• DavEd CamerBand

    The socialists made the mistake of acting out their symbolic policies.

  • Jabez Foodbotham

    you just can’t be a proper posho unless you can speak French

    It’s hard to be a properly civilised or educated person unless you speak French. You can be posh without being either.

    • Marie Louise Noonan

      Unless you are a Fleming.

      (I love the way everyone (usually Americans) criticises the French and they do not seem to care. Like water off a duck’s…)

      “Gallic shrug”

  • beenzrgud

    France will be a workers paradise right up to the point there are no jobs for workers.
    France has lots of problems, the biggest one being that it’s run by the French !

    • wycombewanderer

      I live in haute Saone, admittedly in a rural area but a job search at Pole emploi (the job centre) reveals just 150 jobs available within a 50 km radius of me and that includes a couple of quite large towns (pop20k plus)

      • beenzrgud

        Profit is a dirty word in France. They strangle innovation and business before it can take hold.

  • Peter L

    Careful about taking headlines as reality, Mr West.

    I worked in France for a few years and loved it. I don’t recognise the “culture of idling” you speak of.

    Yes, the Public Sector is feather-bedded, and the bureaucracy is stifling. However, the average French professional person is very well educated, works mighty hard and simply finds ways around the silly rules. No-one of any stature works a 35-hour week, more like 55.

    Working for an American firm, it was routine to dial in to Global telephone conferences in the late evening from home – no one thought twice about it and they won’t think twice about it in future.

    • sarah_13

      What about those who don’t work for american firms?

  • mitate

    a pal once expressed astonishment that a frenchman actually understood my “cockney frog”. speaking french makes you a propah posho? je ne pense pas, mon pote.

  • La Fold

    Can remember visiting family in the Jura region and the look of shock on their faces when my father told them I worked on average a 50 hour week.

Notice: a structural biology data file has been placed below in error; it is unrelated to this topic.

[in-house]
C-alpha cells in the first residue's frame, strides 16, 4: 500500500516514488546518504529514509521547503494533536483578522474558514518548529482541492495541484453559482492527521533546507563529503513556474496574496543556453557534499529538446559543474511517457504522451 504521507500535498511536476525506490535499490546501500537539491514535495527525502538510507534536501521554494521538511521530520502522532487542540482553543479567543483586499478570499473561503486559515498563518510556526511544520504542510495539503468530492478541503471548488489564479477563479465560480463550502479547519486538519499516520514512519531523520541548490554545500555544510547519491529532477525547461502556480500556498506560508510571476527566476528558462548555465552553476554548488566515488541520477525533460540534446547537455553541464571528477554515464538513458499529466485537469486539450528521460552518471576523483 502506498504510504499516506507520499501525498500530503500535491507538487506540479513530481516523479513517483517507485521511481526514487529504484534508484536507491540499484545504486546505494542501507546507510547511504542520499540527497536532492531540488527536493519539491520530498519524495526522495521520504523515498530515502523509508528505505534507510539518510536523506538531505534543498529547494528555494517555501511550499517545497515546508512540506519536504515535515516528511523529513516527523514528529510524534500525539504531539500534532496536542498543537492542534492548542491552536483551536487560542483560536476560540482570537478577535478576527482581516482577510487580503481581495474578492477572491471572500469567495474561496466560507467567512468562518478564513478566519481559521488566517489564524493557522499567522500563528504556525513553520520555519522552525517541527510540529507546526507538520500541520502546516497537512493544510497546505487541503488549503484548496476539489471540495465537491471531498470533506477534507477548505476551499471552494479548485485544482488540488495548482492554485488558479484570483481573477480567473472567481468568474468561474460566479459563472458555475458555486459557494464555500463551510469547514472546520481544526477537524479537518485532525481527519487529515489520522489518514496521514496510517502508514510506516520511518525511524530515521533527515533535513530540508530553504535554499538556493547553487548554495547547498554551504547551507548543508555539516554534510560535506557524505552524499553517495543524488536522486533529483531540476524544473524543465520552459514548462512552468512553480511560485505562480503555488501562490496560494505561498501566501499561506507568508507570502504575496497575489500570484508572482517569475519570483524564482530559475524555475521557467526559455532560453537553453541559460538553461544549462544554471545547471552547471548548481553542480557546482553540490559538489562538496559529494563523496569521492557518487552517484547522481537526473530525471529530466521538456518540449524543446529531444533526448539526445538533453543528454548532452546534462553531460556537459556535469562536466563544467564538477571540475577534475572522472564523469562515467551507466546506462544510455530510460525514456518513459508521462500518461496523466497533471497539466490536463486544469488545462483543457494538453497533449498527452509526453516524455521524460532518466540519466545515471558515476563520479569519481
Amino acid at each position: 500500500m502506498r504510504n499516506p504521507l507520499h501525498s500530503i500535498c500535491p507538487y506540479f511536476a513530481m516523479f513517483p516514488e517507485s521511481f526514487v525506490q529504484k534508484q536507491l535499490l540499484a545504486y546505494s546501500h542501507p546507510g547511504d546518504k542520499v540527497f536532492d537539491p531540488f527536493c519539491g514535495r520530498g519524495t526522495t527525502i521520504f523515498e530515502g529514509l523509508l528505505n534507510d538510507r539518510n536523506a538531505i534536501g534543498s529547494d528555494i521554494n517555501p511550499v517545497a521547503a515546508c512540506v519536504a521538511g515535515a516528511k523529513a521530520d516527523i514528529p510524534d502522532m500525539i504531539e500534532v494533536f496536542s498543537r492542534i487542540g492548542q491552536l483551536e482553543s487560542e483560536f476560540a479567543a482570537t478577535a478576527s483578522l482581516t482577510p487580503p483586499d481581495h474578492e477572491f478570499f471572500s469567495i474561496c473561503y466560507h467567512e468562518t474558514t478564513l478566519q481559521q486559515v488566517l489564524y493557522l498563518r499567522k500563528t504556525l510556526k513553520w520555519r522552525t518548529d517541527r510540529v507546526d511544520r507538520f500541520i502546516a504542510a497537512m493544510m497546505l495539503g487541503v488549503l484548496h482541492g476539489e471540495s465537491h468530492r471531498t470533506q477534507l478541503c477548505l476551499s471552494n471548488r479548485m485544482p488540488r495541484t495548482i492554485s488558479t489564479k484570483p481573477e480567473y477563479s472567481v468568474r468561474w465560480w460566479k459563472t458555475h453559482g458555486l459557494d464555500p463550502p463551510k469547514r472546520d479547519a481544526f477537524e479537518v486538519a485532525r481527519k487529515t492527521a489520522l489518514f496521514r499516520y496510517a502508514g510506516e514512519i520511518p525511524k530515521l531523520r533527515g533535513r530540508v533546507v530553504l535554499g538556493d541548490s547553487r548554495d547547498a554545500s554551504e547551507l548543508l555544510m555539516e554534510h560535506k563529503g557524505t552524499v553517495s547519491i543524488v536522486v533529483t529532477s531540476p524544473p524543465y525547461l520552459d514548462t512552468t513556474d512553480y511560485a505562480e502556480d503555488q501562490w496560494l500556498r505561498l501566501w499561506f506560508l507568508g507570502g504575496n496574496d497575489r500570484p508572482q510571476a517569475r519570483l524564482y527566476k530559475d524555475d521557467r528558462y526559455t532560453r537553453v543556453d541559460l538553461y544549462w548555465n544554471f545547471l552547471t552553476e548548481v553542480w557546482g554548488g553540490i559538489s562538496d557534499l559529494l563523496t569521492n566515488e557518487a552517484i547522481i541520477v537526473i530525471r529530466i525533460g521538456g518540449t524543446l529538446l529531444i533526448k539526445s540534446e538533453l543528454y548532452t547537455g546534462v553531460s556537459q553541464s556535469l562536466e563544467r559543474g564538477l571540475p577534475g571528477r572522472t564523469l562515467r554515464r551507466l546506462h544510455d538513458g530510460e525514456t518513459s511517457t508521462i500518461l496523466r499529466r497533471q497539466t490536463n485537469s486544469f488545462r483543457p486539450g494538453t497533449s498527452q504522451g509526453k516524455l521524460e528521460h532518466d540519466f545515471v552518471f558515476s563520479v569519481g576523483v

• Fraser Bailey

    I was going to say the same – a wonderful place to visit. No wind farms in the southern Rhone, for a start.

  • Raw England

    The beautiful, Nationalist Front National will soon sweep to power in France and aggressively reclaim their nation.

    • wycombewanderer

      The Fronte Nationale are even more left wing and protectionist than the the current socialist government.

      • Raw England

        You’re talking Cheese and Oil, here.

        The Front National may be Left-wing, but they’re Left-wing FOR THEIR OWN PEOPLE, the native French People.

        They are also actively cracking down on Muslims and immigrants (AKA foreign invaders) in their nation, which is good. Hopefully they’ll eventually deport them all.

        And, if they get power, they’ll fuck the far-Left fascist EU right off.

        I’m also a Nationalist, and we’re neither Left nor Right. We’re the beautifully natural result of our rancid governments destroying our homeland and our people.

        • Wessex Man

          go and have a nice lie down in a nice dark room without oxygen.

          • Raw England

            You’re always so nice to me, Mr Wessex Xx

      • David Jones

        Front national. Not Fronte Nationale.

        • post_x_it

          It changed gender when Marine took over from papa.

  • Tom M

    “that’s sort of what the place is becoming – a place to visit.” …..or indeed retire to.

    • post_x_it

      Florida is not doing too badly with that business model.

      • monty61

        Horrific place, awful landscape, awful weather, and utterly dreadful quality food. Been there for work a few times and simply can’t fathom why anyone would want to go there on holiday. Give me France any day.

        • Marie Louise Noonan


      • DavEd CamerBand

        But France has always had that, they still have that (provided poverty doesn’t encroach on beauty) minus any industry they once had.